Not the least of our concerns is the immense, unconscionable suffering that hunting causes these animals.
Another concern is how the relentless persecution of mountain lions and other large carnivores threatens the big cats’ social structure, their ability to recruit members to their population, and even population viability due to lack of gene flow. Some of the most significant effects of trophy hunting and predator control include:
- Disrupting the social structure of a population when a resident male is killed.
- Subadult male influx into a population, which causes intraspecific strife on mothers and can result in infanticide on the kittens from the previous sire.
- Indirectly killing multiple kittens and, at times, their mothers, leaving dependent kittens to die of starvation, predation or exposure.
Not the least of our concerns is the immense, unconscionable suffering that hunting causes these animals.
People Care: Re-envisioning Wildlife Advisory Groups
Americans care about wildlife welfare and conservation. Utahans and Americans have signaled to Utah decision makers that cougar hounding and trophy hunting should end. So, why is the state’s wildlife board considering, and will most likely pass, rules that exacerbate threats to this native, intelligent, ecologically essential carnivore?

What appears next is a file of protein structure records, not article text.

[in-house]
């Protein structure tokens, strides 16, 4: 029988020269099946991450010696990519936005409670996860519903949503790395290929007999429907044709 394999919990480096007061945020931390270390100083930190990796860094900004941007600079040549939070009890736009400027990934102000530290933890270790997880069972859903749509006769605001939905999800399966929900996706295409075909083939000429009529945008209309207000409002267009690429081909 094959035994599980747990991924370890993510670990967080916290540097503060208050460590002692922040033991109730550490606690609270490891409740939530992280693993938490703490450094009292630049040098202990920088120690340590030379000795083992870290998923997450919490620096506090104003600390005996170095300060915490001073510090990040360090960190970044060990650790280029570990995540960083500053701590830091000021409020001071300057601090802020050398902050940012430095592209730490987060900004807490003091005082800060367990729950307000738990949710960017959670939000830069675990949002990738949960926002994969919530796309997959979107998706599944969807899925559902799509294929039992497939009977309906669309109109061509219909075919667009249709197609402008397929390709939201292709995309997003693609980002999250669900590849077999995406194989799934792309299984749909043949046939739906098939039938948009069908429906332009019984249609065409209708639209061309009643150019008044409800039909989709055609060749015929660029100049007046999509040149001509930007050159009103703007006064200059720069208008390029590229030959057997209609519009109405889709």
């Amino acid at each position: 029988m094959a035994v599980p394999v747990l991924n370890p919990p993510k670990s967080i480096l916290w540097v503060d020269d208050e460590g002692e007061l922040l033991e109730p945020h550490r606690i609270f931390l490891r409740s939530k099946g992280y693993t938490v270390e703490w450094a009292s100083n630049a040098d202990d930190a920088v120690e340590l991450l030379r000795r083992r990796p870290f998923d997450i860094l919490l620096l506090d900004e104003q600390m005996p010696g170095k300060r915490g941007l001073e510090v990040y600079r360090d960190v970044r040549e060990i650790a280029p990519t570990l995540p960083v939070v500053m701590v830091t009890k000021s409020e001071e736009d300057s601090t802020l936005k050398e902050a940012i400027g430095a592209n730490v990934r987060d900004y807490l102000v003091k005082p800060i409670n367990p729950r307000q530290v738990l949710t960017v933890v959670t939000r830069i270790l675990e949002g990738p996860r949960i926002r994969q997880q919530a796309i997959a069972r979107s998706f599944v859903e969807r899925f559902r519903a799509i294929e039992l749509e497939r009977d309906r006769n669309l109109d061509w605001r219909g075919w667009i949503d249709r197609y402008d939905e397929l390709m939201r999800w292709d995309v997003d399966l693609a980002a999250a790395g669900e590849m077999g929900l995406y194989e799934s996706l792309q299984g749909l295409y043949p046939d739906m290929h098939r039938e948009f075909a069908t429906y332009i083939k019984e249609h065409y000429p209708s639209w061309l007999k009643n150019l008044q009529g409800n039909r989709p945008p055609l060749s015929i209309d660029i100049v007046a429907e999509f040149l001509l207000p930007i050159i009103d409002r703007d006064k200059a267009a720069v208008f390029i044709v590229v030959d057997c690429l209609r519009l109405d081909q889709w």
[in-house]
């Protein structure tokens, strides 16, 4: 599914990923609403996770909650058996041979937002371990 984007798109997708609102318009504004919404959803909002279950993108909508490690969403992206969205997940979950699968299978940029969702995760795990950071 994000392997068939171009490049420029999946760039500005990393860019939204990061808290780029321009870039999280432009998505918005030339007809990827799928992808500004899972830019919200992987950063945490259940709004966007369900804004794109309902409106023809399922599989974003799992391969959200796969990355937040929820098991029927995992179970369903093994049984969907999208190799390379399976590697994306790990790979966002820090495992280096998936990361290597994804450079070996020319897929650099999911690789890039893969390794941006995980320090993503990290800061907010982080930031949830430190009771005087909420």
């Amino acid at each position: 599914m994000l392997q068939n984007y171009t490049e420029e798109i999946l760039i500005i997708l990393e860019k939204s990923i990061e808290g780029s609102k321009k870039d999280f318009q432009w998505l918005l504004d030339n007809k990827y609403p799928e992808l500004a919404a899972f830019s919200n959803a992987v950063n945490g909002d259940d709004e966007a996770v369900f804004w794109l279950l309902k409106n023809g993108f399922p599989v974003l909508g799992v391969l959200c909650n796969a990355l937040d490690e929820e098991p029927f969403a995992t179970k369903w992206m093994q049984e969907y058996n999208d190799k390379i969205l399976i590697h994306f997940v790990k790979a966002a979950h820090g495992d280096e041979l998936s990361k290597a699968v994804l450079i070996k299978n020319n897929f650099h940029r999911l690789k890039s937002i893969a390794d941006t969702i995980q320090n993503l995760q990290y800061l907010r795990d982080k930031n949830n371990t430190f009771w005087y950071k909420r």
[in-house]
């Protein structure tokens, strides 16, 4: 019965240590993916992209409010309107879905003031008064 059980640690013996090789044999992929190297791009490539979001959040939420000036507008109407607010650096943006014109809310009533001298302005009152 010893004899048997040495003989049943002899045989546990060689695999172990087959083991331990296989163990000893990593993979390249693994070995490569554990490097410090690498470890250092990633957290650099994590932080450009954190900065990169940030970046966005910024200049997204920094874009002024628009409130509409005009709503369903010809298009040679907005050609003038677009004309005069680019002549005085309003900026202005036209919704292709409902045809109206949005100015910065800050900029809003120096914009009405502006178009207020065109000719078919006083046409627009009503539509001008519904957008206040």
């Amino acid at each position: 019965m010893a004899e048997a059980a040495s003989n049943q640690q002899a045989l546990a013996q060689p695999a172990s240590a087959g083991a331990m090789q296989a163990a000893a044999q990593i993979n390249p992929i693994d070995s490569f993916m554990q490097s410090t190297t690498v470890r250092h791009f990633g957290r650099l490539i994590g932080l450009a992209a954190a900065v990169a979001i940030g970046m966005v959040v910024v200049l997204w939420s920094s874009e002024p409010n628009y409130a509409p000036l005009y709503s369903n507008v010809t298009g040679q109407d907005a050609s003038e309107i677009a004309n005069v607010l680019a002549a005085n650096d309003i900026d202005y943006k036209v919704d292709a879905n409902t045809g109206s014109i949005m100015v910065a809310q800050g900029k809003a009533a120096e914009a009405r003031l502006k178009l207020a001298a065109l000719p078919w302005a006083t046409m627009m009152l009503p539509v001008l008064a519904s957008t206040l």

Good question, one whose resolution requires some fundamental shift in Utah’s wildlife governance.
In order to adapt to a changing environment, both societal and ecological, the state’s wildlife management body needs substantial reform. Two proposals include providing Utah’s wildlife decision makers and the public with the best available science regarding wildlife, and facilitating democratic representation on state citizen wildlife advisory groups. Both proposals demand significant changes regarding the state’s wildlife advisory groups.
1. Establish an independent scientific advisory group consisting of experts in wildlife, including carnivore science.